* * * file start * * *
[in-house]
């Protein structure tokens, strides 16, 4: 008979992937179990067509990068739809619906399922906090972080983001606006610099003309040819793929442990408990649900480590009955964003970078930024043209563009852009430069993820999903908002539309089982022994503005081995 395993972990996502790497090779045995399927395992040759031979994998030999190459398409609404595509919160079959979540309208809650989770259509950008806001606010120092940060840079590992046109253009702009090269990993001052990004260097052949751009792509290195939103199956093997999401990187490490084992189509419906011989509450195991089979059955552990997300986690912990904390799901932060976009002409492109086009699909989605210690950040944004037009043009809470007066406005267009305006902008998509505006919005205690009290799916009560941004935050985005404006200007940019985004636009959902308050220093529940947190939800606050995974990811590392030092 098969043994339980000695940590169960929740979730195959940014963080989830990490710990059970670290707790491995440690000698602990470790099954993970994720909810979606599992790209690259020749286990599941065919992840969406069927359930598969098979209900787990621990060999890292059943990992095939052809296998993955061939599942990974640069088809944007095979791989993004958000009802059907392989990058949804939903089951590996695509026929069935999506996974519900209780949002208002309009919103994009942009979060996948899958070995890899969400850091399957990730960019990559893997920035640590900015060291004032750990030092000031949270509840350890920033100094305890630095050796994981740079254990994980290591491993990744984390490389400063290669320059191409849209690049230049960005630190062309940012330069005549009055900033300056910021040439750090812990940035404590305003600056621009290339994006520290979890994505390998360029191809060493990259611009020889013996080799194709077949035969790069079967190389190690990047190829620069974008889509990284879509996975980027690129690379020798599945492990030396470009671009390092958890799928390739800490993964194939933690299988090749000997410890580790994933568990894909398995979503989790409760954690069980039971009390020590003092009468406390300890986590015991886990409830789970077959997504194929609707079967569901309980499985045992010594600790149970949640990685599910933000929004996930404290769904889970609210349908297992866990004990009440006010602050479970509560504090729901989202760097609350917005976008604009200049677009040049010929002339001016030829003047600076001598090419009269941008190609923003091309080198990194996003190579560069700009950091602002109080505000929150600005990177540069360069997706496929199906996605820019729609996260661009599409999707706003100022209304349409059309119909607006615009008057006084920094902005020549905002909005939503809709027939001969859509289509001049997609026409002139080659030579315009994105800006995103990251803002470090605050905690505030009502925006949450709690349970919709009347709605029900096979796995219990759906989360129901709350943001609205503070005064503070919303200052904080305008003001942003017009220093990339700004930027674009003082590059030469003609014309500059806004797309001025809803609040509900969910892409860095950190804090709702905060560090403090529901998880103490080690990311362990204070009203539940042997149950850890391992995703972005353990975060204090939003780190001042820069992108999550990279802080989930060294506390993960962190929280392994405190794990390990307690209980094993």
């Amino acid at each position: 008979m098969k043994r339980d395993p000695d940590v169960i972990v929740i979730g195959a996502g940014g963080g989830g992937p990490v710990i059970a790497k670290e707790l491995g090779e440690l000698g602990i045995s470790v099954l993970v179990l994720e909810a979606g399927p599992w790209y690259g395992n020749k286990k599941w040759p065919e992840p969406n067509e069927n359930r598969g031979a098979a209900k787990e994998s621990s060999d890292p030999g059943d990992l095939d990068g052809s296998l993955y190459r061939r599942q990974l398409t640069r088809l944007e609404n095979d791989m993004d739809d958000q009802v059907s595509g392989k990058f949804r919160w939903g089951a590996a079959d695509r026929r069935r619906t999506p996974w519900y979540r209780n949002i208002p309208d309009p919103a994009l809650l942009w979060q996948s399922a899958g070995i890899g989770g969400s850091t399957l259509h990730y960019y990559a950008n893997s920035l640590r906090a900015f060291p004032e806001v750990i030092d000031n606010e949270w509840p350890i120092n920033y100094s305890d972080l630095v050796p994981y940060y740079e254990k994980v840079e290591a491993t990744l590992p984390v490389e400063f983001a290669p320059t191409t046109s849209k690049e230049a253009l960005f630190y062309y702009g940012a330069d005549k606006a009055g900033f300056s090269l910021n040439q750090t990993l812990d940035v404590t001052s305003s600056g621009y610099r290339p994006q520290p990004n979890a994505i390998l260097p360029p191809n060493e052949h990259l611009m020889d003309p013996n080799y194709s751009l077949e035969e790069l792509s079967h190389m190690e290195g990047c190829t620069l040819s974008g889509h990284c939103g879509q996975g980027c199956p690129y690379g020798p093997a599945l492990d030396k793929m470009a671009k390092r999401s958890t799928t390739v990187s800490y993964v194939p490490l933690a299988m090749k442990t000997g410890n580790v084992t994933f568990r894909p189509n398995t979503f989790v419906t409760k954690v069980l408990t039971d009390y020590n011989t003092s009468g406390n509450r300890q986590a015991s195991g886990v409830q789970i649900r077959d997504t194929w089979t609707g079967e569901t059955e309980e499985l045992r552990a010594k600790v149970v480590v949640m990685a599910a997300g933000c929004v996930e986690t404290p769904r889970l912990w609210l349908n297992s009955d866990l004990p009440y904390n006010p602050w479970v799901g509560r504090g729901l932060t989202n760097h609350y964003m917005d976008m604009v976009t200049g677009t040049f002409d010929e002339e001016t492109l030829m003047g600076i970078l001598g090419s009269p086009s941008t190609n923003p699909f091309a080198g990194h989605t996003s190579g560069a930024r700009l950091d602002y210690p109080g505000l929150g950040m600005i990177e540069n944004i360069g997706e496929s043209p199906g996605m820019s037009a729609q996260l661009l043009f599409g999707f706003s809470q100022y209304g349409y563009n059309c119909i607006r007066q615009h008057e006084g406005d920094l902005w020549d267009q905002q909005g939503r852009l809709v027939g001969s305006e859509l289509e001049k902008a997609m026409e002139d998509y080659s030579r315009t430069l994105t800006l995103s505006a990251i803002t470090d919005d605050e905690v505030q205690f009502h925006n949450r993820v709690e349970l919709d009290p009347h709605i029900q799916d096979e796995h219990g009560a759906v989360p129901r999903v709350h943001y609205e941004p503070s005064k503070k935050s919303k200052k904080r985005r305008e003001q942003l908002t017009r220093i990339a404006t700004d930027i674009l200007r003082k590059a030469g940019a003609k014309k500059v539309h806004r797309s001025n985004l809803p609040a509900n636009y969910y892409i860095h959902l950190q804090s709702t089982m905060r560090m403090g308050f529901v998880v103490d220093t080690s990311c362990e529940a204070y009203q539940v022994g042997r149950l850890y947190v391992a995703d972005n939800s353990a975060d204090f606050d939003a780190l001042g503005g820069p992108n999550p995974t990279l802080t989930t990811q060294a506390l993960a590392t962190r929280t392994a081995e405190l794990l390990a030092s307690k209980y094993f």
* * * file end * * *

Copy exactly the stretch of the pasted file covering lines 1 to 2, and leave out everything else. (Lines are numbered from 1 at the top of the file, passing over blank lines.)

[in-house]
């Protein structure tokens, strides 16, 4: 008979992937179990067509990068739809619906399922906090972080983001606006610099003309040819793929442990408990649900480590009955964003970078930024043209563009852009430069993820999903908002539309089982022994503005081995 395993972990996502790497090779045995399927395992040759031979994998030999190459398409609404595509919160079959979540309208809650989770259509950008806001606010120092940060840079590992046109253009702009090269990993001052990004260097052949751009792509290195939103199956093997999401990187490490084992189509419906011989509450195991089979059955552990997300986690912990904390799901932060976009002409492109086009699909989605210690950040944004037009043009809470007066406005267009305006902008998509505006919005205690009290799916009560941004935050985005404006200007940019985004636009959902308050220093529940947190939800606050995974990811590392030092 098969043994339980000695940590169960929740979730195959940014963080989830990490710990059970670290707790491995440690000698602990470790099954993970994720909810979606599992790209690259020749286990599941065919992840969406069927359930598969098979209900787990621990060999890292059943990992095939052809296998993955061939599942990974640069088809944007095979791989993004958000009802059907392989990058949804939903089951590996695509026929069935999506996974519900209780949002208002309009919103994009942009979060996948899958070995890899969400850091399957990730960019990559893997920035640590900015060291004032750990030092000031949270509840350890920033100094305890630095050796994981740079254990994980290591491993990744984390490389400063290669320059191409849209690049230049960005630190062309940012330069005549009055900033300056910021040439750090812990940035404590305003600056621009290339994006520290979890994505390998360029191809060493990259611009020889013996080799194709077949035969790069079967190389190690990047190829620069974008889509990284879509996975980027690129690379020798599945492990030396470009671009390092958890799928390739800490993964194939933690299988090749000997410890580790994933568990894909398995979503989790409760954690069980039971009390020590003092009468406390300890986590015991886990409830789970077959997504194929609707079967569901309980499985045992010594600790149970949640990685599910933000929004996930404290769904889970609210349908297992866990004990009440006010602050479970509560504090729901989202760097609350917005976008604009200049677009040049010929002339001016030829003047600076001598090419009269941008190609923003091309080198990194996003190579560069700009950091602002109080505000929150600005990177540069360069997706496929199906996605820019729609996260661009599409999707706003100022209304349409059309119909607006615009008057006084920094902005020549905002909005939503809709027939001969859509289509001049997609026409002139080659030579315009994105800006995103990251803002470090605050905690505030009502925006949450709690349970919709009347709605029900096979796995219990759906989360129901709350943001609205503070005064503070919303200052904080305008003001942003017009220093990339700004930027674009003082590059030469003609014309500059806004797309001025809803609040509900969910892409860095950190804090709702905060560090403090529901998880103490080690990311362990204070009203539940042997149950850890391992995703972005353990975060204090939003780190001042820069992108999550990279802080989930060294506390993960962190929280392994405190794990390990307690209980094993």